So this is the first time that we have met in Cape Town after three very long years. So how do you feel that Africa Tech Festival is going so far?
We’re probably about halfway through now on the third day of the event and it’s been fantastic so far. We’ve had a record 22,000 registrations and we had about 9000 people on site yesterday, which again is around 2019 levels. So it’s fantastic to be back, and have those face-to-face conversations, it’s still buzzing now.
What is one aspect of the show that really stood out for you so far?
We’ve had a record 22,000 registrations and we had about 9000 people on site yesterday, which again is around 2019 levels. So it’s fantastic to be back!James Williams, Informa
So again, it’s probably just being back. Just a buzz of being back and kind of having a lot of those conversations around the event. But we’ve also added lots of new content. So a single stream, a single session, or a single part will be difficult. We obviously had the party last night that’s a huge part of it. Really this event is a celebration of African tech. It’s not just about the content, it’s not just about the people. It’s bringing everybody together for a celebration. So we’ve also launched some new streams, and some new content. There’s a “Telecos of Tomorrow” stream that we’ve never had before in the live setting. Lots on cybersecurity and other verticals that are integrating digital and disruptive tech.
Do you think that these types of events are important to enable the industry to talk to each other? Is it making an impact on the communications industry? How do you see it?
We hope so. All the feedback that we have is that it does make a difference. Our job really is as a forum. It’s bringing people together to meet, to do business, to change the way they’re doing things, and to educate. We’re also quite a broad event and we cover a whole continent of 54 countries and we try and cover all the different industries within that. Our content as the backdrop is quite broad and really our job is, as I say, to bring people together and help host those business conversations and that education for the industry.
And if you see the press releases going out and some of the business deals and agreements that have already been made, I hope so. And then another big part of the event is the AHUB, which looks at startups and SMMEs, and kind of burgeoning small businesses. If you look at the investment that’s been made from 2019 was a record year for investment, 2020 was a record year for investment, and then 2021 beat them both. The metric for 2022, we’ve got maybe a month left of the year, a month and a half left, and it looks like it’s going to be beaten again. So all the signs are really positive!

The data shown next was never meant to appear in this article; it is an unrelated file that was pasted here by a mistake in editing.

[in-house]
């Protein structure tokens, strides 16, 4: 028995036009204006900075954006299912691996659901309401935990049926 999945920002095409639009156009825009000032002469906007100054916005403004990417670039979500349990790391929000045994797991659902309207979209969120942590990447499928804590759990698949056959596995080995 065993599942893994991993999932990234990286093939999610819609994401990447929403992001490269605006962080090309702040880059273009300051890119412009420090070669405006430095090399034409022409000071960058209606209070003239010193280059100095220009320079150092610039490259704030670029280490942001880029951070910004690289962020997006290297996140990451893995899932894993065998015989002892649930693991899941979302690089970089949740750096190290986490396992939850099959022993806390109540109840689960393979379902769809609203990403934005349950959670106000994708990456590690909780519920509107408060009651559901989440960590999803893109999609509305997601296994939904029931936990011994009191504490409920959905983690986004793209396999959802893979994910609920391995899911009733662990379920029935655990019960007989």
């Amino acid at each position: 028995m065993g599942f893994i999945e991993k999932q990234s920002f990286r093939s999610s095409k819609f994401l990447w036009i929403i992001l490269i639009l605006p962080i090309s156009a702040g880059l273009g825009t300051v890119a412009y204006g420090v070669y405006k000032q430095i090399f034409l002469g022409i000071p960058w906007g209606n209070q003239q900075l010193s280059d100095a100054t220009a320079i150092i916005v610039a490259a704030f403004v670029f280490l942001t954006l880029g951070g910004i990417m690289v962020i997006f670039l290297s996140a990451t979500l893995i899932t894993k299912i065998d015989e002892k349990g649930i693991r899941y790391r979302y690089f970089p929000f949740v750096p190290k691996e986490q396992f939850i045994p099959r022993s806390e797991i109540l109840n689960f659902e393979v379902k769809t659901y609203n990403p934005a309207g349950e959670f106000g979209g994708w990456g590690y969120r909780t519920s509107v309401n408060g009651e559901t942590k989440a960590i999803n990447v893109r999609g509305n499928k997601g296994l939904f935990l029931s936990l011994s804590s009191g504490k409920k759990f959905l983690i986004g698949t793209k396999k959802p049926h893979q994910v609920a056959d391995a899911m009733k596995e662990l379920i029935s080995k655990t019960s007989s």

Have you had any interesting feedback or interesting stories from the startups here this year?
Definitely. As we do every year, the AHUB stage is still running, so the content is still going on Wednesday. We had the mayor talking, the mayor of Cape Town, and he obviously talked about the silicon cape and all the work that they’re doing to invest and enable startups. He shared some statistics, and on the competitive side he’s talking about Cape Town beating Nairobi and Lagos, the other big tech hubs on the continent. Startups are also the bedrock of the next generation. If you look at the statistics of how many businesses are startups, it’s over 90% in pretty much every country on the continent. So enabling that is a huge part of it, and for the next year and beyond, we’ve got plans to rebrand and relaunch the AHUB as well. Expect some big things for the future.
Our job really is as a forum. It’s bringing people together to meet, to do business, to change the way they’re doing things, and to educate. We’re also quite a broad event and we cover a whole continent of 54 countries and we try and cover all the different industries within that.James Williams, Informa
We kind of started my last question, I was just going to ask you, what are your plans for next year? So, apart from the AHUB and rewind of that, what else should we be looking at for next year?
The AHUB launch is a big part of it. Telcos will continue to be a central part of everything we do as they are to the wider industry. We want to grow Africa Tech as well. So Africa Tech was launched in 2018 to cover disruptive technologies across enterprises on the continent. Again, a massive, massive part of what the continent does and how it’s going to transform. For the future as well, we’d love to launch a ministerial summit. You listen to the conversations that happen around the event. There’s constant talk about the regulation and how just by its nature, the speed at which the tech environment moves, regulation always is playing catch up, so that’s a critical part as well. So our goal in the future is to also launch a ministerial summit and bring ministers from across the ICT ministers, transport ministers, and education ministers from across the continent to convene in one place at the Tech festival to talk about the political, and regulatory frameworks. And yesterday we had the deputy Minister for the Department of Communications and Digital Technologies for South Africa. And yes, I really want to formalize that, make it a bigger part of the show and what we do.